Whoever is kind to the creatures of God is kind to himself
Hadith of Prophet Mohammed
Hunger in a world of plenty
Zakat is sometimes referred to as sadaqah and its plural, sadaqat. Generally, the sharing of wealth is called zakat, whereas sadqat can mean sharing wealth or sharing happiness among God’s creation, such as speaking kindly, smiling at someone, taking care of animals and the environment, etc.
Zakat or sadqah is therefore considered worship and is a means of spiritual purification. It is not seen as a tax burden but rather serves as socio-financial system of Islam by re-distributing the wealth among the poor and needy.
There is no disagreement among Muslims about the obligatory nature of zakat. It simply must be done. Throughout the Islamic history, denying Zakat equals denying the Islamic faith. However, the Muslim jurists differ on many details of zakat, each having their own opinion and arguments on matters such as frequency of distribution, exemptions, and the types of wealth that are zakatable. Some scholars consider all agricultural products zakatable, while others restrict zakat to specific kinds of products. Some consider debts zakatable while others don’t. Similar differences exist for business assets and women’s jewelry, as well as the disbursement of zakat.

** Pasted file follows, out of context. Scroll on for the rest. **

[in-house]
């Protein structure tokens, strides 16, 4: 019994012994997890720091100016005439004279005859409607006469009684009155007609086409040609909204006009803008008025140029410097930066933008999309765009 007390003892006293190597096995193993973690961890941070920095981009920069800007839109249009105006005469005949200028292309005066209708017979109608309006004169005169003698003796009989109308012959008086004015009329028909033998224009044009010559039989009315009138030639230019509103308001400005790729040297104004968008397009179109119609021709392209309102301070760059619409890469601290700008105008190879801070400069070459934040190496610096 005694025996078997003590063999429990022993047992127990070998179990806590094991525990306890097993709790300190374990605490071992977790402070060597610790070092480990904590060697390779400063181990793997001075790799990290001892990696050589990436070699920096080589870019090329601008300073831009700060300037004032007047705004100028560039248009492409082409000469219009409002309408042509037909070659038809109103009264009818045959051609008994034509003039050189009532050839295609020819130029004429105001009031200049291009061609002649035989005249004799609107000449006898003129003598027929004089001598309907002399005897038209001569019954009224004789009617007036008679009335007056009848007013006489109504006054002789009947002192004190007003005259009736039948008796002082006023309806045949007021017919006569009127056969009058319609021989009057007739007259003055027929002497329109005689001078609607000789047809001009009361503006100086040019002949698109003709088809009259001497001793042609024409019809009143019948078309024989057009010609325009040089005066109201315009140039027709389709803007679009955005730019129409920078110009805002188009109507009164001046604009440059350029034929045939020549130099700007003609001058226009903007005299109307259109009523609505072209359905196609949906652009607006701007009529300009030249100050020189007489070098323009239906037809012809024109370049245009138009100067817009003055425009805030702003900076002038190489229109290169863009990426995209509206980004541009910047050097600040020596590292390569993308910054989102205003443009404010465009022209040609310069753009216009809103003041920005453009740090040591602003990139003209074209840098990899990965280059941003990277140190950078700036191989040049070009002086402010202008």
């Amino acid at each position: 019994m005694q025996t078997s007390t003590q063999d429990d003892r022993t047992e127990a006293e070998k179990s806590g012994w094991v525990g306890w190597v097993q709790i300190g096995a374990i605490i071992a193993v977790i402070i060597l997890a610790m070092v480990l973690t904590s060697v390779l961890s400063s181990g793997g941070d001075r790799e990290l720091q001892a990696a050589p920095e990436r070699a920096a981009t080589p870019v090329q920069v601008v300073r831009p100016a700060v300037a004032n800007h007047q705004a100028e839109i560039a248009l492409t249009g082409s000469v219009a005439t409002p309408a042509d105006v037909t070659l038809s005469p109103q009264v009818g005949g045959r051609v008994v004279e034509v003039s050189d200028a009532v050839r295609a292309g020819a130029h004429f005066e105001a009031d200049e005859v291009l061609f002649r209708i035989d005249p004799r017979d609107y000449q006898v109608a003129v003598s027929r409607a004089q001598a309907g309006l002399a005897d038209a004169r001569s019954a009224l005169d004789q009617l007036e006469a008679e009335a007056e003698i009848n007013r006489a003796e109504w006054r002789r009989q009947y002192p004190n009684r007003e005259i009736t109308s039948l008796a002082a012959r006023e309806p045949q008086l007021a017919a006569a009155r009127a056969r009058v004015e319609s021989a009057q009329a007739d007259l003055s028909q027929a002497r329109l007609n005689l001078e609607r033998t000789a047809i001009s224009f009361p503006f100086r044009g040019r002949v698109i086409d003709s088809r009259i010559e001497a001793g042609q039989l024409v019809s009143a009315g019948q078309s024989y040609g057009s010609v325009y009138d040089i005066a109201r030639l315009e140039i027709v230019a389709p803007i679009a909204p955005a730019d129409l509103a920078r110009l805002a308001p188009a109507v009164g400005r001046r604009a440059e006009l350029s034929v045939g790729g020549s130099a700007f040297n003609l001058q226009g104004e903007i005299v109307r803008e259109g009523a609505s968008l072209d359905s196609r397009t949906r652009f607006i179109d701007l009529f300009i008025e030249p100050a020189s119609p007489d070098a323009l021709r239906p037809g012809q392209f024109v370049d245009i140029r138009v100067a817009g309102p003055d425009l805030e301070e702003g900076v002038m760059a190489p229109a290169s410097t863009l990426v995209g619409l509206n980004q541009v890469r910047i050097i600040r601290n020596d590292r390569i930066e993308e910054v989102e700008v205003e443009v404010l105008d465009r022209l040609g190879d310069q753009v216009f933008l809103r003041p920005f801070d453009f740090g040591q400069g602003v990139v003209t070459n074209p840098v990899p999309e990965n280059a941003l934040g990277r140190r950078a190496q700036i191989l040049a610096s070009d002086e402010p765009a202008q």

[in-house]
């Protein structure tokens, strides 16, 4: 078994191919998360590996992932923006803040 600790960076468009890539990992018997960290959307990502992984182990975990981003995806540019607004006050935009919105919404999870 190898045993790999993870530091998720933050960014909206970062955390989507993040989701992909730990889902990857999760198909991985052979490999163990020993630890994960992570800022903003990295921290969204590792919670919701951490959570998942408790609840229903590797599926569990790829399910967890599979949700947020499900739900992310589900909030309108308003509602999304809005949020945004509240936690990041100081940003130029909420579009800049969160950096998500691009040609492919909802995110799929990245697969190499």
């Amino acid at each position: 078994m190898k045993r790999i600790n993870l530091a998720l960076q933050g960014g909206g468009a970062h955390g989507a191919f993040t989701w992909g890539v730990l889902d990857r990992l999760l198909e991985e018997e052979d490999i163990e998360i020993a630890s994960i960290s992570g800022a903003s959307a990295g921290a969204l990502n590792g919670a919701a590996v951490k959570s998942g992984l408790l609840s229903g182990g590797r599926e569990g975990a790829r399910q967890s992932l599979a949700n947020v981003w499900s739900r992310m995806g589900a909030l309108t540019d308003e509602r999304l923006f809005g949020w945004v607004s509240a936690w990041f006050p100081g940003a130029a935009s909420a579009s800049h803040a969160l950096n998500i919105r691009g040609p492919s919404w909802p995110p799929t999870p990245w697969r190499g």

Muslims fulfill this religious obligation by giving a fixed percentage of their surplus wealth. Zakat has been compared with such a high sense of righteousness that it is often placed on the same level of importance as offering Salat1. Muslims also see this act as a way of purifying themselves from greed and selfishness while protecting good business relationships. In addition, Zakat purifies recipients because it saves them from the humiliation of begging and prevents them from envying the rich. Because Zakat holds such a high level of importance in the culture, the punishment is severe for not practicing Zakat when possible. The 2nd edition of the Encyclopaedia of Islam states, “…the prayers of those who do not pay zakat will not be accepted.”
There are two categories of charity in Islam: obligatory and voluntary.
Who is entitled to receive Zakat?
The needy (Muslim or Non-Muslim)- Fuqara’
Extremely poor (Muslim or Non-Muslim—Al-Masakin
Those employed to collect—Aamileen
Those whose hearts are to be won—Muallafatul Quloob
To free the captives—Ar-Riqaab
Those in debt (Muslim or Non-Muslim—Al Ghaarimeen
In the way of Allah—Fi Sabeelillah
Wayfarers (Muslim or Non-Muslim)—Ibnus-Sabeel
Footnote: 1. Ritual prayer (salat) which is performed five times each day: at dawn (al-fajr), midday (al-zuhr), afternoon (al-‘asr), sunset (al-maghrib) and evening (al-‘isha).
SOURCE: FOOD YOGA – Nourishing Body, Mind & Soul
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